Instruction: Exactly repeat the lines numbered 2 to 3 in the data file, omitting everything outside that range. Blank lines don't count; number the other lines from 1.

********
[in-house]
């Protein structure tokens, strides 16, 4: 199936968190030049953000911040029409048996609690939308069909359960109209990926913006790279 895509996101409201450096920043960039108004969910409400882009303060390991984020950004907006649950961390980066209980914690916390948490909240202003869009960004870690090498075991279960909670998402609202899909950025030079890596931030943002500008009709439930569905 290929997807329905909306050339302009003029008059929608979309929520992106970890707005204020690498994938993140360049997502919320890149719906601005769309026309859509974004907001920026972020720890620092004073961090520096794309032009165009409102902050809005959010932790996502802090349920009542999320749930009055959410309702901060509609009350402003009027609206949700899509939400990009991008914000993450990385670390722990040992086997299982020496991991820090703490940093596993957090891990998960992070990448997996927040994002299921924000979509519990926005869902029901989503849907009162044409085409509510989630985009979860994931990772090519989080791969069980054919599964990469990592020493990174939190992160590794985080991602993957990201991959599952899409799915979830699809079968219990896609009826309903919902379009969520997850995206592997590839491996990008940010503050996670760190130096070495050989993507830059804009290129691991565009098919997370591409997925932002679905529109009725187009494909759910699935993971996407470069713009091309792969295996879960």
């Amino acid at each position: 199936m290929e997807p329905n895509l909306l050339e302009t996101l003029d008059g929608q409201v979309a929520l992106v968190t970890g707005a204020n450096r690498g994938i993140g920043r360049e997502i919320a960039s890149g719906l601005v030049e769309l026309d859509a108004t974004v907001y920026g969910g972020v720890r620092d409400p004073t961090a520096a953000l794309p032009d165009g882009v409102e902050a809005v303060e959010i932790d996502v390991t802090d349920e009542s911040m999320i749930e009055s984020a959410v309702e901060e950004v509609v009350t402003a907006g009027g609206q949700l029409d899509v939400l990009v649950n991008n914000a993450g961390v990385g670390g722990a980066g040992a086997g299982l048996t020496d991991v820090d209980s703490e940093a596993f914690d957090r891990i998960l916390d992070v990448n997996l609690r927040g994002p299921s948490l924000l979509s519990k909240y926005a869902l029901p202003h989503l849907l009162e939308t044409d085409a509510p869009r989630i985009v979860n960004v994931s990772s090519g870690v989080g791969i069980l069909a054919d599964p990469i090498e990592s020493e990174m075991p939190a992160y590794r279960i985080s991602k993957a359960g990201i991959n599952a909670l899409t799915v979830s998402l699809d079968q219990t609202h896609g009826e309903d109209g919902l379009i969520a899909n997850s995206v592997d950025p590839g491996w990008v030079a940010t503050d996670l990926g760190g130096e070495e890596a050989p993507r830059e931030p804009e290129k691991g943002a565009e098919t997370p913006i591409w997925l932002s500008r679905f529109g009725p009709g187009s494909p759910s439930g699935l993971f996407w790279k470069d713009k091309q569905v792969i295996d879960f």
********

């Protein structure tokens, strides 16, 4: 199936968190030049953000911040029409048996609690939308069909359960109209990926913006790279 895509996101409201450096920043960039108004969910409400882009303060390991984020950004907006649950961390980066209980914690916390948490909240202003869009960004870690090498075991279960909670998402609202899909950025030079890596931030943002500008009709439930569905 290929997807329905909306050339302009003029008059929608979309929520992106970890707005204020690498994938993140360049997502919320890149719906601005769309026309859509974004907001920026972020720890620092004073961090520096794309032009165009409102902050809005959010932790996502802090349920009542999320749930009055959410309702901060509609009350402003009027609206949700899509939400990009991008914000993450990385670390722990040992086997299982020496991991820090703490940093596993957090891990998960992070990448997996927040994002299921924000979509519990926005869902029901989503849907009162044409085409509510989630985009979860994931990772090519989080791969069980054919599964990469990592020493990174939190992160590794985080991602993957990201991959599952899409799915979830699809079968219990896609009826309903919902379009969520997850995206592997590839491996990008940010503050996670760190130096070495050989993507830059804009290129691991565009098919997370591409997925932002679905529109009725187009494909759910699935993971996407470069713009091309792969295996879960």
């Amino acid at each position: 199936m290929e997807p329905n895509l909306l050339e302009t996101l003029d008059g929608q409201v979309a929520l992106v968190t970890g707005a204020n450096r690498g994938i993140g920043r360049e997502i919320a960039s890149g719906l601005v030049e769309l026309d859509a108004t974004v907001y920026g969910g972020v720890r620092d409400p004073t961090a520096a953000l794309p032009d165009g882009v409102e902050a809005v303060e959010i932790d996502v390991t802090d349920e009542s911040m999320i749930e009055s984020a959410v309702e901060e950004v509609v009350t402003a907006g009027g609206q949700l029409d899509v939400l990009v649950n991008n914000a993450g961390v990385g670390g722990a980066g040992a086997g299982l048996t020496d991991v820090d209980s703490e940093a596993f914690d957090r891990i998960l916390d992070v990448n997996l609690r927040g994002p299921s948490l924000l979509s519990k909240y926005a869902l029901p202003h989503l849907l009162e939308t044409d085409a509510p869009r989630i985009v979860n960004v994931s990772s090519g870690v989080g791969i069980l069909a054919d599964p990469i090498e990592s020493e990174m075991p939190a992160y590794r279960i985080s991602k993957a359960g990201i991959n599952a909670l899409t799915v979830s998402l699809d079968q219990t609202h896609g009826e309903d109209g919902l379009i969520a899909n997850s995206v592997d950025p590839g491996w990008v030079a940010t503050d996670l990926g760190g130096e070495e890596a050989p993507r830059e931030p804009e290129k691991g943002a565009e098919t997370p913006i591409w997925l932002s500008r679905f529109g009725p009709g187009s494909p759910s439930g699935l993971f996407w790279k470069d713009k091309q569905v792969i295996d879960f």